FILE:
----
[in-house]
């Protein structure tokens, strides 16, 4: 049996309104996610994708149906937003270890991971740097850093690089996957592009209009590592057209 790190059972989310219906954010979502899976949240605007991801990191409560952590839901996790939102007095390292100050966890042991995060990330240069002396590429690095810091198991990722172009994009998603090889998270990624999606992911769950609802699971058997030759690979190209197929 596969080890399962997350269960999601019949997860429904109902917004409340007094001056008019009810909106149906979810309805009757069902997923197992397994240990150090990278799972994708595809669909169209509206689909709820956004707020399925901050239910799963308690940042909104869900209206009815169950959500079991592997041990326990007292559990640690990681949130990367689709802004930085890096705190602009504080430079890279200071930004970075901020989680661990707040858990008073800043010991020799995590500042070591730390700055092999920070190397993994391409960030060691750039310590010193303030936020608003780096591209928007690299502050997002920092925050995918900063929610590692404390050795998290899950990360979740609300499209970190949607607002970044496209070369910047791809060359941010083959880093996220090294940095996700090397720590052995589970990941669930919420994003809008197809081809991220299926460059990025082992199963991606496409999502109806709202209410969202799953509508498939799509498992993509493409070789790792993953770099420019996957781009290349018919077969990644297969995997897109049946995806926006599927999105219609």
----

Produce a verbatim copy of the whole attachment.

[in-house]
């Protein structure tokens, strides 16, 4: 049996309104996610994708149906937003270890991971740097850093690089996957592009209009590592057209 790190059972989310219906954010979502899976949240605007991801990191409560952590839901996790939102007095390292100050966890042991995060990330240069002396590429690095810091198991990722172009994009998603090889998270990624999606992911769950609802699971058997030759690979190209197929 596969080890399962997350269960999601019949997860429904109902917004409340007094001056008019009810909106149906979810309805009757069902997923197992397994240990150090990278799972994708595809669909169209509206689909709820956004707020399925901050239910799963308690940042909104869900209206009815169950959500079991592997041990326990007292559990640690990681949130990367689709802004930085890096705190602009504080430079890279200071930004970075901020989680661990707040858990008073800043010991020799995590500042070591730390700055092999920070190397993994391409960030060691750039310590010193303030936020608003780096591209928007690299502050997002920092925050995918900063929610590692404390050795998290899950990360979740609300499209970190949607607002970044496209070369910047791809060359941010083959880093996220090294940095996700090397720590052995589970990941669930919420994003809008197809081809991220299926460059990025082992199963991606496409999502109806709202209410969202799953509508498939799509498992993509493409070789790792993953770099420019996957781009290349018919077969990644297969995997897109049946995806926006599927999105219609």